Age: ovarian cancer can occur at any age, but is most common in women aged 50 to 60.

Beginning menstruation at an early age or starting menopause at a later age, or both may also increase the risk of ovarian cancer.

How is ovarian cancer treated?
Ovarian cancer should preferably be treated by a trained gynecological oncologist in a teaching hospital or a comprehensive cancer centre. Surgery and chemotherapy are generally used to treat ovarian cancer. Surgery involves operations to remove ovarian cancer and these may include:

Removal of only the affected ovary and its fallopian tube. This usually applies to the very early stage cancer that hasn’t spread beyond one ovary. This procedure may preserve a woman’s ability to have children.

Surgery to remove both ovaries and their fallopian tubes. This is applicable if the cancer is present in both ovaries, but there are no signs of additional cancer in any other part of the body. This procedure leaves the uterus intact so that the woman will still be able to become pregnant using frozen embryos or eggs or eggs from a donor.

Removal of both ovaries and the uterus. This is the preferred surgical procedure, when the cancer is more extensive or if the woman does not wish to preserve her ability to have children.

Chemotherapy is recommended for women with ovarian cancer after surgery. Chemotherapy is a drug treatment that uses chemicals to kill fast-growing cells in the body, particularly cancer cells. These drugs can be injected into a vein or taken by mouth. Sometimes, the drugs can be injected directly into the abdomen (intraperitoneal chemotherapy). Chemotherapy is often used after surgery to kill any cancer cells that might remain. It can also be used before surgery for advanced cancer to enable the removal of as much of the ovarian cancer cells as possible.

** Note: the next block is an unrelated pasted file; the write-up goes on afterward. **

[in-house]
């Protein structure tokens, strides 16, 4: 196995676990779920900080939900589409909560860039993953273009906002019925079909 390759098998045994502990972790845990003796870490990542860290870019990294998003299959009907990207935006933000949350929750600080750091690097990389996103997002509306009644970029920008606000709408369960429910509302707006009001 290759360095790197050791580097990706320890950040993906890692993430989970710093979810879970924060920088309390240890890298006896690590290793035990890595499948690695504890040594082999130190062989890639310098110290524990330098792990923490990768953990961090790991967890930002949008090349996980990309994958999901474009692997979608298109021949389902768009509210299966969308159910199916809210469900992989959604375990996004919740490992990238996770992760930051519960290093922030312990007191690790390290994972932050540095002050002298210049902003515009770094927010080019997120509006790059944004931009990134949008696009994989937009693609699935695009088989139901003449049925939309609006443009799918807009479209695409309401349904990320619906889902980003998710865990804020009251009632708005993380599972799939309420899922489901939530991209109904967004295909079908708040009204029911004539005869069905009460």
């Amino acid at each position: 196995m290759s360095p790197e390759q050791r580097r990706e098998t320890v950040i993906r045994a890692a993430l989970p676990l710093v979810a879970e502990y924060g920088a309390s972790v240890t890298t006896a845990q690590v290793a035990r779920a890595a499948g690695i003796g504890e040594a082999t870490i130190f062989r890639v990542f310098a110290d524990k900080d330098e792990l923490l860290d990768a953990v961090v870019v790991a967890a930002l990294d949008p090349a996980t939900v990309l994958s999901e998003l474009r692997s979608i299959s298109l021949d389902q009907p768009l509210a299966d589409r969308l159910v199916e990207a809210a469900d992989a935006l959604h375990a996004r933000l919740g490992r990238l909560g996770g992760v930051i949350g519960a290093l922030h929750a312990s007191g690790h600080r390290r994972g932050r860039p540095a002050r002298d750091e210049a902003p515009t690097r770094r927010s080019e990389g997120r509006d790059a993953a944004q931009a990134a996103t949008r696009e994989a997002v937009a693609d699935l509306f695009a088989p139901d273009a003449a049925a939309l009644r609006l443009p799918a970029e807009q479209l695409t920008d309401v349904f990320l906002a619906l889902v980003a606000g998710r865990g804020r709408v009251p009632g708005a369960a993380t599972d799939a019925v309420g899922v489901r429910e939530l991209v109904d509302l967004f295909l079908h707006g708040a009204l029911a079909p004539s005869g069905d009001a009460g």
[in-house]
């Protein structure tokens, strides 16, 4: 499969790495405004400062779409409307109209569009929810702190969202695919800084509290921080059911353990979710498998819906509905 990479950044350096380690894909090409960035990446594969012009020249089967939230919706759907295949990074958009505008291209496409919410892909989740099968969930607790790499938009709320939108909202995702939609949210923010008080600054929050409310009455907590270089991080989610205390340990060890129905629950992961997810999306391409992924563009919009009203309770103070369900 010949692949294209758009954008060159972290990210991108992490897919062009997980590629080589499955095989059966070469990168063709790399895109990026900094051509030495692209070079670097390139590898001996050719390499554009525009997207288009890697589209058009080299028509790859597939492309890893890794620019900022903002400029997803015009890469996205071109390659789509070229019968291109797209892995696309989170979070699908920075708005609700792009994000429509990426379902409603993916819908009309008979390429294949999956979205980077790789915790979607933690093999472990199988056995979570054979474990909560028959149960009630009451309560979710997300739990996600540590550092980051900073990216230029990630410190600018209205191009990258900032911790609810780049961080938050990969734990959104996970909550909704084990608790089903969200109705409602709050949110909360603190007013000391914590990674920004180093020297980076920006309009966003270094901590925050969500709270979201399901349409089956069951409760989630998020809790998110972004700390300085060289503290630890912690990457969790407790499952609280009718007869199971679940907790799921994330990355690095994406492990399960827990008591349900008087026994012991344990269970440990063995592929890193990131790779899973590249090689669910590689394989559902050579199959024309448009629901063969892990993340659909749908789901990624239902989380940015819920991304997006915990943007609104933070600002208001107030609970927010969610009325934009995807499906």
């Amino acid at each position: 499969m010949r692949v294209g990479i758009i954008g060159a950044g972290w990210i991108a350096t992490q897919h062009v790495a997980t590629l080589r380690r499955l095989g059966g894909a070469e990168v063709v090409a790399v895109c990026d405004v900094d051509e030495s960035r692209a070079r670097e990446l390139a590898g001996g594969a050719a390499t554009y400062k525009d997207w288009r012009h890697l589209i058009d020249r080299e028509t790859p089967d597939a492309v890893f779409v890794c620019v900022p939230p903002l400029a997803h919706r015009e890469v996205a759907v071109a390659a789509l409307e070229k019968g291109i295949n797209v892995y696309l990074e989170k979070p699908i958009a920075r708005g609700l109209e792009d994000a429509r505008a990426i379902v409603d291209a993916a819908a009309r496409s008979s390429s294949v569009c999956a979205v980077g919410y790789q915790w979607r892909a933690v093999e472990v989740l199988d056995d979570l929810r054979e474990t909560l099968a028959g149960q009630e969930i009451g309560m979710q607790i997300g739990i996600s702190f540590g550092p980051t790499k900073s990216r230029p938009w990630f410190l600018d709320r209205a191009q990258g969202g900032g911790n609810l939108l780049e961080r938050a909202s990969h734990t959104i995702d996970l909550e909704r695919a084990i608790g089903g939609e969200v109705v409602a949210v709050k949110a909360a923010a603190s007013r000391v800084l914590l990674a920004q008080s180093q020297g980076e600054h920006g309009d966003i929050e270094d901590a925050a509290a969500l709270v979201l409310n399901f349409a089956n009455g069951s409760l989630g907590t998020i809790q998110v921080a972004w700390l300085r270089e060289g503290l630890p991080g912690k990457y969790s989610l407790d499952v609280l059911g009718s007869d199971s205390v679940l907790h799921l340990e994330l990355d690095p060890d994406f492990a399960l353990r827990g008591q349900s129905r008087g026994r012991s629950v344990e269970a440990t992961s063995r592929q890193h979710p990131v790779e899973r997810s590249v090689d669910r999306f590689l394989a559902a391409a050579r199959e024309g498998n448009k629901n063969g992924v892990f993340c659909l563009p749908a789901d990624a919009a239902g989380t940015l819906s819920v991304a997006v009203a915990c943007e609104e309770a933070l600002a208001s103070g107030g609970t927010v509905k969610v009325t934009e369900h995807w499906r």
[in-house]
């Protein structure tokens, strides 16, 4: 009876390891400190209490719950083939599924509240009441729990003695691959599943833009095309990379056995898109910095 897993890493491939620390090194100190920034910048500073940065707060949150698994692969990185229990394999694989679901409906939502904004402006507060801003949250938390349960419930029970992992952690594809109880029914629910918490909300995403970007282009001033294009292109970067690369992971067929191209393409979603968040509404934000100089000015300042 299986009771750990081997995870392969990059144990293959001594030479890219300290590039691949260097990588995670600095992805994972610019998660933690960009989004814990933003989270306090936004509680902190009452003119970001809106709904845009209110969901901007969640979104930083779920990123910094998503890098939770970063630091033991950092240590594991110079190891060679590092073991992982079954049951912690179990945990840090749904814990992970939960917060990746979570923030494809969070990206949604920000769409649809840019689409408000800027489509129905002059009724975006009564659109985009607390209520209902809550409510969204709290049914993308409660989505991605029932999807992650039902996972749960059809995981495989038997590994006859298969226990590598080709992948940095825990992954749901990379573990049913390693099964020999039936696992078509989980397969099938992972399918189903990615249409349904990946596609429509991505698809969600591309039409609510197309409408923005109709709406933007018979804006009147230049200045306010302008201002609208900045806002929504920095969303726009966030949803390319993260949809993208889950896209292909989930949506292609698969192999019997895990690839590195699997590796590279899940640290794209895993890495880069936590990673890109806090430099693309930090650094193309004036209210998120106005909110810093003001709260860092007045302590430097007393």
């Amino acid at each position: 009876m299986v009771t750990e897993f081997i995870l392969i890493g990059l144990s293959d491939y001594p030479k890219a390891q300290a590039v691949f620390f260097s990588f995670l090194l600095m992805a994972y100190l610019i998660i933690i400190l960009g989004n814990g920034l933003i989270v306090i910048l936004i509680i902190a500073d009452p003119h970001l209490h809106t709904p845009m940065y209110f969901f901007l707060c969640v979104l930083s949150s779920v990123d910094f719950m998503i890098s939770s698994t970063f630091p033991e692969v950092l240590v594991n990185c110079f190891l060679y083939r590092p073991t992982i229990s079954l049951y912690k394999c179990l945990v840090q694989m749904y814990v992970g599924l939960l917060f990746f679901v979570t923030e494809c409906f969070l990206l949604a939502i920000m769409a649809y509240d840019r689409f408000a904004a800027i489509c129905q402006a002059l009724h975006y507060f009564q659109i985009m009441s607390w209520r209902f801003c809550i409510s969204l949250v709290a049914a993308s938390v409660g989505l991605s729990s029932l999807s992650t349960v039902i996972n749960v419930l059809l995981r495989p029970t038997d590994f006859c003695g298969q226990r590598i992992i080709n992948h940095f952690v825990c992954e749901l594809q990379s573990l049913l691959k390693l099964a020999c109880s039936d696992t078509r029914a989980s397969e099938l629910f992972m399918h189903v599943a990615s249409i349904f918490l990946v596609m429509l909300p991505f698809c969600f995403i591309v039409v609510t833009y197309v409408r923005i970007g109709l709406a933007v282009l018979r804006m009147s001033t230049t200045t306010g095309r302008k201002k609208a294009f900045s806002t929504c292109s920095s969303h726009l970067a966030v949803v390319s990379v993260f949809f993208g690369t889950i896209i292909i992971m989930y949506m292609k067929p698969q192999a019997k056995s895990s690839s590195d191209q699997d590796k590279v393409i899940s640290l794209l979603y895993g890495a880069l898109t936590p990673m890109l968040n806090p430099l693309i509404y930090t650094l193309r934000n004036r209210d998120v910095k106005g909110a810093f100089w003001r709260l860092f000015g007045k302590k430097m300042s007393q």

What should women know about screening?
There is a consensus that screening for ovarian cancer in the general population of women, without symptoms or any major risk factors, is not recommended. However, the recommended screening tests for symptomatic or high-risk women (with inherited gene mutations or family history of ovarian cancer) may include transvaginal ultrasound and blood CA-125 testing, in addition to physical examination.

What should be done to reduce the risk of ovarian cancer?
There’s no sure way to prevent ovarian cancer from occurring. But there may be strategies for reducing the risk of getting the disease. Some of these strategies include:

The use of birth control pills – Women who use oral contraceptives may have a reduced risk of ovarian cancer. But oral contraceptives also have risks, and it is important that women know the benefits against these risks, based on their situation.

Women with a family history of breast and ovarian cancers should bring this up with their doctors. The doctor can determine what this may mean for a woman’s risk of getting ovarian cancer, and the doctor may consider it necessary to refer such a woman to a genetic counselor, who can help to decide whether genetic testing may be needed. If a woman is found to have a gene mutation that increases her risk of ovarian cancer, she may consider surgery to remove her ovaries to prevent cancer.